Enrollment limit: 10 participants
Creating Art in Libraries: A Creative Catalyst for Supporting Community Health
Full day workshop
Presenter: Emily Clark, Special Collections Assistant, Acadia University
Join local artist and Special Collections Assistant, Emily Clark, in a hands-on and artistic adventure that will explore why every library needs creative activities and programming. Participants will learn how to make decorative papers using a traditional technique developed by bookbinders, in which leftover binding glue is combined with pigments and applied to paper. Simple bookbinding techniques will be used to bind the decorative papers into handmade art journals. This method yields beautiful results and is perfect for participants of all skill levels.
Why do libraries need creative programming? It's simple, participating in creative activities is really good for our brains and overall health. It provides a context for individuals to relax, unwind, and also form new social connections and networks of support. This is an easy way for libraries to support their communities, particularly vulnerable individuals with mental and physical health problems.
The session will provide a resource package for participants, and a clear sense of the benefits of creative activities through which libraries can provide creative programming to their patrons. Particularly, it will offer tips about programs for non-profit organizations accessing inexpensive art supplies and connecting with local artists.
All of the materials will be provided and there will also be some art supplies to give away compliments of GOLDEN Artist Colours.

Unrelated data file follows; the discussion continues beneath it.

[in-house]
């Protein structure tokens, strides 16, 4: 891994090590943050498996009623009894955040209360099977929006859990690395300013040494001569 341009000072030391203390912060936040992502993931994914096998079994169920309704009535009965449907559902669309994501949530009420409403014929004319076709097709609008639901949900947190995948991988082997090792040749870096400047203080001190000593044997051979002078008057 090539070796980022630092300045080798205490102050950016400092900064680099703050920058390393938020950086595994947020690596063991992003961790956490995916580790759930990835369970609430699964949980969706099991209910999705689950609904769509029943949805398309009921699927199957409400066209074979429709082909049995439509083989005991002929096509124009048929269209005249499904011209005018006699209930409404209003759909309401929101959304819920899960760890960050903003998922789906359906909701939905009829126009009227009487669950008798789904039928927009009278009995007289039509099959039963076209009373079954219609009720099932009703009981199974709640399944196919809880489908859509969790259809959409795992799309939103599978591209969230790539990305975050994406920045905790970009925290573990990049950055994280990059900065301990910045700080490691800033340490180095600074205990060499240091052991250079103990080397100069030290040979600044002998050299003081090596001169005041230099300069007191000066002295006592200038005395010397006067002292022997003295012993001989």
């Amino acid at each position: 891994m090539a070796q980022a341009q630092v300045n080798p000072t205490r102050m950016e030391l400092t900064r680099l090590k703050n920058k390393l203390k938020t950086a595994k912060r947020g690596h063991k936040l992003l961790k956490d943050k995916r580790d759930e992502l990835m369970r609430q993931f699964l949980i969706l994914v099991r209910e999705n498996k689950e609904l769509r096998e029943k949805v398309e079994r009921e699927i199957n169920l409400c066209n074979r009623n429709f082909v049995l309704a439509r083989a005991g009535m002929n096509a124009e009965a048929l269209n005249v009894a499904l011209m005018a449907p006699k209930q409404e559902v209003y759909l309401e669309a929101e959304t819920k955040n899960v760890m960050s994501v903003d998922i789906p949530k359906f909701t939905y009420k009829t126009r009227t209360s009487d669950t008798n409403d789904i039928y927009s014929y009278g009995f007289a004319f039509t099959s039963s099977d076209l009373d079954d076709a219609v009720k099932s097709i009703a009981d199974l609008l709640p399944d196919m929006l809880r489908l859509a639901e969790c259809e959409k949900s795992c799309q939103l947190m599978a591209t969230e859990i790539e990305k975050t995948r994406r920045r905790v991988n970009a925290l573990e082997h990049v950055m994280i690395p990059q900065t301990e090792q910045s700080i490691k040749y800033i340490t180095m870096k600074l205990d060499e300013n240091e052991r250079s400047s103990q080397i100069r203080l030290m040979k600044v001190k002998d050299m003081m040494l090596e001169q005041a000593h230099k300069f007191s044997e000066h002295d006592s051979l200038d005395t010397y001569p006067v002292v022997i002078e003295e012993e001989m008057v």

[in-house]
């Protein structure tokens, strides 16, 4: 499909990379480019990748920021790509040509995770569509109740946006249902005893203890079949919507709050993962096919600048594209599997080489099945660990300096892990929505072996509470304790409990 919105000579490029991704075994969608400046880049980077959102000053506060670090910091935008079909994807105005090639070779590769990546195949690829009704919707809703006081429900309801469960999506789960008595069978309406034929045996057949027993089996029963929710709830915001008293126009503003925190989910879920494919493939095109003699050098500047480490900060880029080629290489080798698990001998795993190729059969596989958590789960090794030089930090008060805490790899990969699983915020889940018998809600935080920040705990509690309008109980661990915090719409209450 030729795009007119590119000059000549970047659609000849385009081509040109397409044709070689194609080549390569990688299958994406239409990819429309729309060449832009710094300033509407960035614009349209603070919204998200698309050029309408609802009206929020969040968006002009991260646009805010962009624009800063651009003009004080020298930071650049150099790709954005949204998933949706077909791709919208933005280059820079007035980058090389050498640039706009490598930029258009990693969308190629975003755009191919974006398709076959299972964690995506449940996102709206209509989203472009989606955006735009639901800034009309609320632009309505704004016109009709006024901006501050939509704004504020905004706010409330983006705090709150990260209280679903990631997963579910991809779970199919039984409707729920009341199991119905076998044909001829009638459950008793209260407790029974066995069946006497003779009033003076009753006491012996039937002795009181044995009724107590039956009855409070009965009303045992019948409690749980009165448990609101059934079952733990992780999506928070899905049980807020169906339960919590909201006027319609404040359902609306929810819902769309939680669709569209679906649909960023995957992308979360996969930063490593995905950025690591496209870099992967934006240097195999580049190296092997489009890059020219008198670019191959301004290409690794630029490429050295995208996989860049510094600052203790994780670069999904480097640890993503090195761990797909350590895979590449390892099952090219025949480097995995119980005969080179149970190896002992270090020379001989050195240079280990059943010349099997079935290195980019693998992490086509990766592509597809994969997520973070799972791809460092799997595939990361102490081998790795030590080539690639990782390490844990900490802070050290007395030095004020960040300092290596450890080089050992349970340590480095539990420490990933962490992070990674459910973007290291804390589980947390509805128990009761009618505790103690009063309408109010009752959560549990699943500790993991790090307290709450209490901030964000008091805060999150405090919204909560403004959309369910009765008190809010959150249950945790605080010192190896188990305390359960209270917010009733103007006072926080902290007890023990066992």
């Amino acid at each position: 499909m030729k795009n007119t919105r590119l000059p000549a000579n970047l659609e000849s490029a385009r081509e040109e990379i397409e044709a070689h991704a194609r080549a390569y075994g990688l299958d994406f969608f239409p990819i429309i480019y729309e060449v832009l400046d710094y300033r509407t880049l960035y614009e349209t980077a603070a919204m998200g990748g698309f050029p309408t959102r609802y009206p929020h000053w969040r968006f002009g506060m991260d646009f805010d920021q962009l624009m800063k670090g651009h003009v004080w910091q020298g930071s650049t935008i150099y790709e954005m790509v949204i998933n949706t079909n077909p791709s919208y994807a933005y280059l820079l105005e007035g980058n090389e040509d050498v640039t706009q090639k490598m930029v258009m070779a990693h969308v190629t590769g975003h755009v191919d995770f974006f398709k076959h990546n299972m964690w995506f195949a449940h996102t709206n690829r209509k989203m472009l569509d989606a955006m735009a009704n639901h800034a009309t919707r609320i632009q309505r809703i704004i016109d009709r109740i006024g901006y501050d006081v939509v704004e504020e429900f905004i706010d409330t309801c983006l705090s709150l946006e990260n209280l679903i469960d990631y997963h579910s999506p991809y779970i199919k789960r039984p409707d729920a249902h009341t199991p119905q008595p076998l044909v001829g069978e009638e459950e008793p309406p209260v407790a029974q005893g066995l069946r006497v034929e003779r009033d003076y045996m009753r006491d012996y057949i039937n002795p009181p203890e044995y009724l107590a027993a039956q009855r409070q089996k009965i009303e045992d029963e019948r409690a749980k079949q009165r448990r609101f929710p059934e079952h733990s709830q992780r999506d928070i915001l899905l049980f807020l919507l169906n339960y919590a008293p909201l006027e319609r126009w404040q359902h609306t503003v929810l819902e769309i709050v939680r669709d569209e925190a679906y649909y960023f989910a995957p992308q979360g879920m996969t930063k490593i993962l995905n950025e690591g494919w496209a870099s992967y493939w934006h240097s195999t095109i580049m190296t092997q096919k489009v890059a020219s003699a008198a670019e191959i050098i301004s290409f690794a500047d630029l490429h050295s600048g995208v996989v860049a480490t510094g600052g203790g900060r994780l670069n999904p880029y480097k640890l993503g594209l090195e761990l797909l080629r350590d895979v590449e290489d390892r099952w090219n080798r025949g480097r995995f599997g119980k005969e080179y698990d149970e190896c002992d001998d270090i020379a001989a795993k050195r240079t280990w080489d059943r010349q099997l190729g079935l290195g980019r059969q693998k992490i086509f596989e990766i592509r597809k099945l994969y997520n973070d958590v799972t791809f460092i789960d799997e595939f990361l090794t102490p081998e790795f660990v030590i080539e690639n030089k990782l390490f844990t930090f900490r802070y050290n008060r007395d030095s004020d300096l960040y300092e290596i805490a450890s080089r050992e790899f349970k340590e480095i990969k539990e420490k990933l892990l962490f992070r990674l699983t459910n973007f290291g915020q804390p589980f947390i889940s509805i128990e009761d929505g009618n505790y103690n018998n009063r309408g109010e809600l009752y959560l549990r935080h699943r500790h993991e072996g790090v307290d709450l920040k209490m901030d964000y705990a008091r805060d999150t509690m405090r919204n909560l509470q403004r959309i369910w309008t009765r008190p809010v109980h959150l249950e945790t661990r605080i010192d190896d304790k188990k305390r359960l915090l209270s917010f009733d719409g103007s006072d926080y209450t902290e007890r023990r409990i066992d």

Enrollment limit: 30 participants
- Instagram: http://www.instagram.com/emilylclarkartist
- Website: http://www.goldenpaints.com/gaep/Emily.Clark/229
KAIROS Blanket Exercise
2-hour session, 1 pm - 3 pm
There is no charge for this event, but registration is required.
Presenter: Patricia Knockwood - Indigenous Services Librarian for New Brunswick Public Library Service (NBPLS)
KAIROS Blanket Exercise is an interactive activity that places participants into the role of Indigenous peoples. Participants will be walked through Indigenous history and issues from pre-contact to present day. After the activity, participants will take part in a discussion circle to reflect on what they have learned and experienced, and to ask questions.
Patricia Knockwood is the Indigenous Services Librarian for New Brunswick Public Library Service (NBPLS). She holds a BA in Native Studies and History from St. Thomas University and a MLIS from Dalhousie University. Patricia is a member of the CFLA-FCAB’s Indigenous Matters Committee. She is a Mi’kmaq woman from Fort Folly First Nation. Also the proud dog-mom of a Brittany Spaniel named Zelda.
*Please note that some content of this activity may cause strong emotions and bring up difficult memories.
Enrollment limit: 40